activist-investingActivist investing has been brought front-and-center on Wall Street, thanks to its poster boy, Carl Icahn. The billionaire investor has been practicing shareholder activism since the 70s, when it was known under  a less friendly term, corporate raiding.

Activist investing hit a new high earlier this year when Icahn took on one of the biggest companies in the world. Icahn went toe-to-toe with Apple, pushing the company to put its cash hoard to work by boosting its buyback program.

However, many companies have hedge funds pushing for change in order to boost shareholder value.

This is still a relatively new concept for retail investors. But the 13D Activist Fund (NASDAQ: DDDIX), which is the only mutual fund that uses activist investing as its primary strategy, gives investors access to stocks that have activist investors involved.

Since its early 2012 inception, the 13D fund has returned 59%, compared to the S&P 500 that’s up 46.5%.

However, instead of buying the fund itself, investors can pick and choose activists’ top picks. Here are the top three holdings for the 13D funds:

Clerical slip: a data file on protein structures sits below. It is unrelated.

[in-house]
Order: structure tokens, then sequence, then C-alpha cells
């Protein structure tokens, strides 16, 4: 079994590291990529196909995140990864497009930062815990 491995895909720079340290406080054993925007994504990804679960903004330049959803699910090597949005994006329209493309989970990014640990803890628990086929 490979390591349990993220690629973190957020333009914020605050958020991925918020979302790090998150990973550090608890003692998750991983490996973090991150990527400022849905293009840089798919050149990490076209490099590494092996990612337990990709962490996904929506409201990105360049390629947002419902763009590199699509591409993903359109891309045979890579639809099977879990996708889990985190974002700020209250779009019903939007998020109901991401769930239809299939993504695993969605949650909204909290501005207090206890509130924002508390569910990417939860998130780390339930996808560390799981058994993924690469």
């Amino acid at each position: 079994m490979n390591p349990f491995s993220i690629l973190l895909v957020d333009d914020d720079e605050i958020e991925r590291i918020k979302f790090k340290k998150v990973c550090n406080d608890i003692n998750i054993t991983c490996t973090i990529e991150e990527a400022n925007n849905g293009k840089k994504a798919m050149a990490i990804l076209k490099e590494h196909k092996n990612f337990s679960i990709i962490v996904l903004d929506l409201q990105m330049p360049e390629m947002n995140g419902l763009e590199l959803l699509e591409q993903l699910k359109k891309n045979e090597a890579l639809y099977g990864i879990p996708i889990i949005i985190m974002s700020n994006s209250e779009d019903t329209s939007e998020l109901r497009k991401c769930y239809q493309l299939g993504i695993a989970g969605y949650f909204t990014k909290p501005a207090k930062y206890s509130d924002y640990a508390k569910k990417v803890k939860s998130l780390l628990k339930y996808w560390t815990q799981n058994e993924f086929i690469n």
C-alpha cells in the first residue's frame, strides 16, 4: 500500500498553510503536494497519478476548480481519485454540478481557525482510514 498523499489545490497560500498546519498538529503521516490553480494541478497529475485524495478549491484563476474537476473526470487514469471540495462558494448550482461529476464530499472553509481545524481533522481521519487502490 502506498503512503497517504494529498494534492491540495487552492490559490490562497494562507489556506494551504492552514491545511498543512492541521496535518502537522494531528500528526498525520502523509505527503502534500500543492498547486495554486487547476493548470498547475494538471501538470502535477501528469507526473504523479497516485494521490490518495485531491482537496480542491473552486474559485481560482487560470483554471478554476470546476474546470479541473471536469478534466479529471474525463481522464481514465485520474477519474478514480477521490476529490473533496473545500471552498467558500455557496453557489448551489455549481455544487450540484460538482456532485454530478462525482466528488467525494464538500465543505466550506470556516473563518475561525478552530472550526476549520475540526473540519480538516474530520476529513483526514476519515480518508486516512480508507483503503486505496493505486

Howard Hughes Corp. (NYSE: HHC)

This real estate company makes up 5.35% of the 13D fund. This isn’t the sexiest stock you’ll find in the market. It’s more of a pure real estate play, with a diverse mix of retail, office, multifamily and resort assets.

Back in 2008 billionaire Bill Ackman of Pershing Square got involved with General Growth Properties. He invested for as low at $0.35 a share in 2008. After coming out of bankruptcy, General Growth decided to focus on shopping centers, spinning off assets that require significant development. Thus, in 2010, Howard Hughes was spun off from General Growth.

And while Ackman’s Pershing Square sold all of its General Growth stock last quarter the fund still has large part of his portfolio invested in Howard Hughes. The fund has owned 3.56 million shares (roughly 9% of the company) for the last few years. Ackman has even said that his Pershing Square hedge fund will likely own a part of Howard Hughes forever.

Horizon Kinetics, a long-term contrarian-focused fund, is another major owner of Howard Hughes. It owns over 5 million shares, or 13.8% of the company.